There has been a trend to try to create one overarching company mission statement. However, they often become “wall art” hanging in the office of little practical use in operating the company.
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It is essential to understand your organization’s dreams for the future, prior to coming up with the pretty words you put on paper and hang in conference rooms. So, how does an organization create an effective vision statement?
“The single biggest problem in communication is the illusion that it has taken place.”– George Bernard Shaw
Angel and venture capital investors may receive hundreds or even thousands of executive summaries each year. With their time being limited and the competition for their attention intense, it is extremely important that the entrepreneur provide executive summaries that “Wow!”
Many founders don’t consider this one until it’s too late. The excitement and adrenaline of getting started leads to a “kumbaya atmosphere” where all things are equal. This spills over into salaries. Sooner or later, the amount of time, effort and energy expended by the partners is no longer equal, but their salaries are. Tensions begin to rise.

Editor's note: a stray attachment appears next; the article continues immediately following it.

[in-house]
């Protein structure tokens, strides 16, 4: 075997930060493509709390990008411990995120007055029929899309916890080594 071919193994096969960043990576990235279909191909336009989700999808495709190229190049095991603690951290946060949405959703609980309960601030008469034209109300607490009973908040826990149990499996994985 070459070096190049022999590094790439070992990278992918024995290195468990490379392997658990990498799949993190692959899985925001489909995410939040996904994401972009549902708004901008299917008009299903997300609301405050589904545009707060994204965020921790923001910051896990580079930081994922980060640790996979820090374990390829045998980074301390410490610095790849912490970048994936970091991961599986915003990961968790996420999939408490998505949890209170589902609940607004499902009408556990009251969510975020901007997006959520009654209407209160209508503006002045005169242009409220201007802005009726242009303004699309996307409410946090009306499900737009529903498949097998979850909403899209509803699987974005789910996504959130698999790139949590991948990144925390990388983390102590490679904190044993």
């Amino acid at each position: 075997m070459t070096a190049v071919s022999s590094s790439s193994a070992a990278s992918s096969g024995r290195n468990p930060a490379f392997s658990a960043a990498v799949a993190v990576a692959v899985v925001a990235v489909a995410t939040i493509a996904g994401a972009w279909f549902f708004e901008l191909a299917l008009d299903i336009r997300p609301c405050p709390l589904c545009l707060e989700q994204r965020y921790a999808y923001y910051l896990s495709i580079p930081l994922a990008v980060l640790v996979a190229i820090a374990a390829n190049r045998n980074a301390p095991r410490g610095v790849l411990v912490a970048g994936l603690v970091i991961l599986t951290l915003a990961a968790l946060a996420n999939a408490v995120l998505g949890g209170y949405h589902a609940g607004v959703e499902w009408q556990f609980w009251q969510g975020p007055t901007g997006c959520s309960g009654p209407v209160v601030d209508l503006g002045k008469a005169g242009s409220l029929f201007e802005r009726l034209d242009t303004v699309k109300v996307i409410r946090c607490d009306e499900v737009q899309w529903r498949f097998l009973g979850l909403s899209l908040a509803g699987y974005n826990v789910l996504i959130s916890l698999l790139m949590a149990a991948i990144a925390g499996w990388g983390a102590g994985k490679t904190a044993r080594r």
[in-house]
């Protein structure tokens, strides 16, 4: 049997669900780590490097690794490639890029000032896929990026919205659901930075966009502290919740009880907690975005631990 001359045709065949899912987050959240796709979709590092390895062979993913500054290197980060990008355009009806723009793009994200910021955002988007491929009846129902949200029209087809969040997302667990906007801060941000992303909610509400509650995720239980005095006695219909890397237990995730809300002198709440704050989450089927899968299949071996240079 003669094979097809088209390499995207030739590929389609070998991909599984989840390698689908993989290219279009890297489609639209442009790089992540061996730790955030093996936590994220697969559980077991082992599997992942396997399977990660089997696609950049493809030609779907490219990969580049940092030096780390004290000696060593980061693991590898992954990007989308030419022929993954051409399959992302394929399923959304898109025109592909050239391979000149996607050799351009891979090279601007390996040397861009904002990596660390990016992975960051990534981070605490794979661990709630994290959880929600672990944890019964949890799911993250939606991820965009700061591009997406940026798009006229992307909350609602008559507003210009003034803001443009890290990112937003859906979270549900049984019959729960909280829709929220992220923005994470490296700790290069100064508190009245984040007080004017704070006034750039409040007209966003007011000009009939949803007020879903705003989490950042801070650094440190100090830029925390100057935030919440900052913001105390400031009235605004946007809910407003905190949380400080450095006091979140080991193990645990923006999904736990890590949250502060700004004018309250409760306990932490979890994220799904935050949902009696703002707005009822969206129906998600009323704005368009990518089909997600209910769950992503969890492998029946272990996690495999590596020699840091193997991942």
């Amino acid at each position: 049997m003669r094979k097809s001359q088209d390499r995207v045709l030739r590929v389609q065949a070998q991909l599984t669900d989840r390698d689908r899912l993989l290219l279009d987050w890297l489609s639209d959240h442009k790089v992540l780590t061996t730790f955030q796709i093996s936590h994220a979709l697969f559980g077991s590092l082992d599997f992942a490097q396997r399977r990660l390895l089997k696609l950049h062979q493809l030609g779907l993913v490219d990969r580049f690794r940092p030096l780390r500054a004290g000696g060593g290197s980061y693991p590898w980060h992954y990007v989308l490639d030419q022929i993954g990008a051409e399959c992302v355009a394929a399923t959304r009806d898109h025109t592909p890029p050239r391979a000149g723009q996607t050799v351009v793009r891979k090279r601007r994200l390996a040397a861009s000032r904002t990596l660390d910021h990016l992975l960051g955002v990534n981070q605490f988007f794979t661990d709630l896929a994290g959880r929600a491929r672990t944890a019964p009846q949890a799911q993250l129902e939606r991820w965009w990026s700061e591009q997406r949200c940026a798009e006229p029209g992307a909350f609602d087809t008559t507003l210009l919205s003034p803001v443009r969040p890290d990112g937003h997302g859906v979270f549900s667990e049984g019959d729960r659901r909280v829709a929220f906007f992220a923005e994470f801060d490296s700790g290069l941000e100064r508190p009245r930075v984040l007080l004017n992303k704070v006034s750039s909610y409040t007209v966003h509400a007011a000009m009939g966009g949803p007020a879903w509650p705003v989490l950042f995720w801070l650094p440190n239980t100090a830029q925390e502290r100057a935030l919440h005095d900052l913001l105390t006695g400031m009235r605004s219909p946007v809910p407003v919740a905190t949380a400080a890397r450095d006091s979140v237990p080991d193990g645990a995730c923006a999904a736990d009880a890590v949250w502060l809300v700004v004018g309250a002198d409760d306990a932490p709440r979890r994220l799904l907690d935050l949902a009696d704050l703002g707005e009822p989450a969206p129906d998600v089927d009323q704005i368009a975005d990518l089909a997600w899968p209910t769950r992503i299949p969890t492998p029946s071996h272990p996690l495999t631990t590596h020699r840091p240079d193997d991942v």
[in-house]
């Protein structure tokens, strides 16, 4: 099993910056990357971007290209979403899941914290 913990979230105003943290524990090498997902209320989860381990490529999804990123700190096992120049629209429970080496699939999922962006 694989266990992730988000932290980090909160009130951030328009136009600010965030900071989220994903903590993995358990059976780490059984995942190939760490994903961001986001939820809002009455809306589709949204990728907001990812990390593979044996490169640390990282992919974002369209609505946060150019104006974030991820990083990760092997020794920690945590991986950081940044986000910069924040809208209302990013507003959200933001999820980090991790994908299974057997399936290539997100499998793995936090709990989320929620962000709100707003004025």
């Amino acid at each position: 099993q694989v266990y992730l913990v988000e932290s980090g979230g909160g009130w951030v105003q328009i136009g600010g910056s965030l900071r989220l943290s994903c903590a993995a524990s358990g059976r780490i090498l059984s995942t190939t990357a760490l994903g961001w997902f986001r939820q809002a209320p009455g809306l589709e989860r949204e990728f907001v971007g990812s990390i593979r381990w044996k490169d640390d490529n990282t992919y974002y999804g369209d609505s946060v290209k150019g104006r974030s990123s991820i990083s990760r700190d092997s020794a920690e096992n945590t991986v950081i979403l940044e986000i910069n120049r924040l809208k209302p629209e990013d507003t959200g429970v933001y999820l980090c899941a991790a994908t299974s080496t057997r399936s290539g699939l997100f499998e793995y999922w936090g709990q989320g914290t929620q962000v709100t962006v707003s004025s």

How to protect yourself and your business startup when the partnership falls apart.
A fair number of really smart, well-prepared entrepreneurs get tripped up, stumble around and eventually fall to the ground when they make their startup funding pitches to the Angel Investment Group that I am a part of.
How do we get there? Remember that your organization’s vision is the destination.
Ultimately, the fit is as important to the advisory board candidate as it is to the entrepreneurs and the company. If it is learned that the fit doesn’t exist after the advisor has been on-boarded, it will likely turn out to be a waste of time for everyone.
You can be a successful entrepreneur. You’ve just graduated and are ready to put all of that knowledge and energy to use. Admittedly, a great deal of your practical knowledge was picked up outside the classroom – like the time you broke into the Dean’s office with.. how long ago was that? Nevermind, the statute of limitations hasn’t passed.